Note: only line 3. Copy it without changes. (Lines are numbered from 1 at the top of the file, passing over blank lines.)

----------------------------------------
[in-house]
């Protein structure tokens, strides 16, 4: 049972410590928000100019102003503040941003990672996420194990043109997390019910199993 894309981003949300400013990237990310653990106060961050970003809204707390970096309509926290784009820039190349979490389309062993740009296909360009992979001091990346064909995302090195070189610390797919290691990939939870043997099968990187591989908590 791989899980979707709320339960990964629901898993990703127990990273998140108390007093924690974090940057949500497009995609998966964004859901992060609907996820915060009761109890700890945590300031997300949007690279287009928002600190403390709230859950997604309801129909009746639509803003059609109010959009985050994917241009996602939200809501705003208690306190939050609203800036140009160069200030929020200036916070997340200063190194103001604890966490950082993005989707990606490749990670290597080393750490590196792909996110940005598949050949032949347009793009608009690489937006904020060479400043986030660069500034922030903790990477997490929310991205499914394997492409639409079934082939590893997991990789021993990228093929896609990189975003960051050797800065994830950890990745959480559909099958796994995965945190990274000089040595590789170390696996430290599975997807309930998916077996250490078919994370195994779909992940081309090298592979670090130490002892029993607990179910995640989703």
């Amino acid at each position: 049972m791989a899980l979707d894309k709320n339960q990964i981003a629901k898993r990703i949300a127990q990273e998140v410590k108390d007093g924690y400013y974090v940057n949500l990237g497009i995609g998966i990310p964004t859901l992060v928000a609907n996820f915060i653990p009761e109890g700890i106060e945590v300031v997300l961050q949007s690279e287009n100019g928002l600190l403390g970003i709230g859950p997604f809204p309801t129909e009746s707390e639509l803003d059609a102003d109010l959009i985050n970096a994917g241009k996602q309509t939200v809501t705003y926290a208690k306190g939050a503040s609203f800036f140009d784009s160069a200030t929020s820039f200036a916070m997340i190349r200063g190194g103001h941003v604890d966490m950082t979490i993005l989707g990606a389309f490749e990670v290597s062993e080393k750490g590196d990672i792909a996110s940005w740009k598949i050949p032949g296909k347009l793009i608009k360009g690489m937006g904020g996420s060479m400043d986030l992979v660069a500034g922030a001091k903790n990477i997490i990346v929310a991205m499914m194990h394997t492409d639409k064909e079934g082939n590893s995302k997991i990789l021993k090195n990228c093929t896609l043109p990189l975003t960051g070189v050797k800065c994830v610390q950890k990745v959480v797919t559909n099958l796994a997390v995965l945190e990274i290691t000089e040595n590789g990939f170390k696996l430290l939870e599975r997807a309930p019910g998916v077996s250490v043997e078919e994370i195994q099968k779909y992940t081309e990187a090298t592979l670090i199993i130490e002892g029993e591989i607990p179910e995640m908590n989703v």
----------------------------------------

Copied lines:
């Amino acid at each position: 049972m791989a899980l979707d894309k709320n339960q990964i981003a629901k898993r990703i949300a127990q990273e998140v410590k108390d007093g924690y400013y974090v940057n949500l990237g497009i995609g998966i990310p964004t859901l992060v928000a609907n996820f915060i653990p009761e109890g700890i106060e945590v300031v997300l961050q949007s690279e287009n100019g928002l600190l403390g970003i709230g859950p997604f809204p309801t129909e009746s707390e639509l803003d059609a102003d109010l959009i985050n970096a994917g241009k996602q309509t939200v809501t705003y926290a208690k306190g939050a503040s609203f800036f140009d784009s160069a200030t929020s820039f200036a916070m997340i190349r200063g190194g103001h941003v604890d966490m950082t979490i993005l989707g990606a389309f490749e990670v290597s062993e080393k750490g590196d990672i792909a996110s940005w740009k598949i050949p032949g296909k347009l793009i608009k360009g690489m937006g904020g996420s060479m400043d986030l992979v660069a500034g922030a001091k903790n990477i997490i990346v929310a991205m499914m194990h394997t492409d639409k064909e079934g082939n590893s995302k997991i990789l021993k090195n990228c093929t896609l043109p990189l975003t960051g070189v050797k800065c994830v610390q950890k990745v959480v797919t559909n099958l796994a997390v995965l945190e990274i290691t000089e040595n590789g990939f170390k696996l430290l939870e599975r997807a309930p019910g998916v077996s250490v043997e078919e994370i195994q099968k779909y992940t081309e990187a090298t592979l670090i199993i130490e002892g029993e591989i607990p179910e995640m908590n989703v």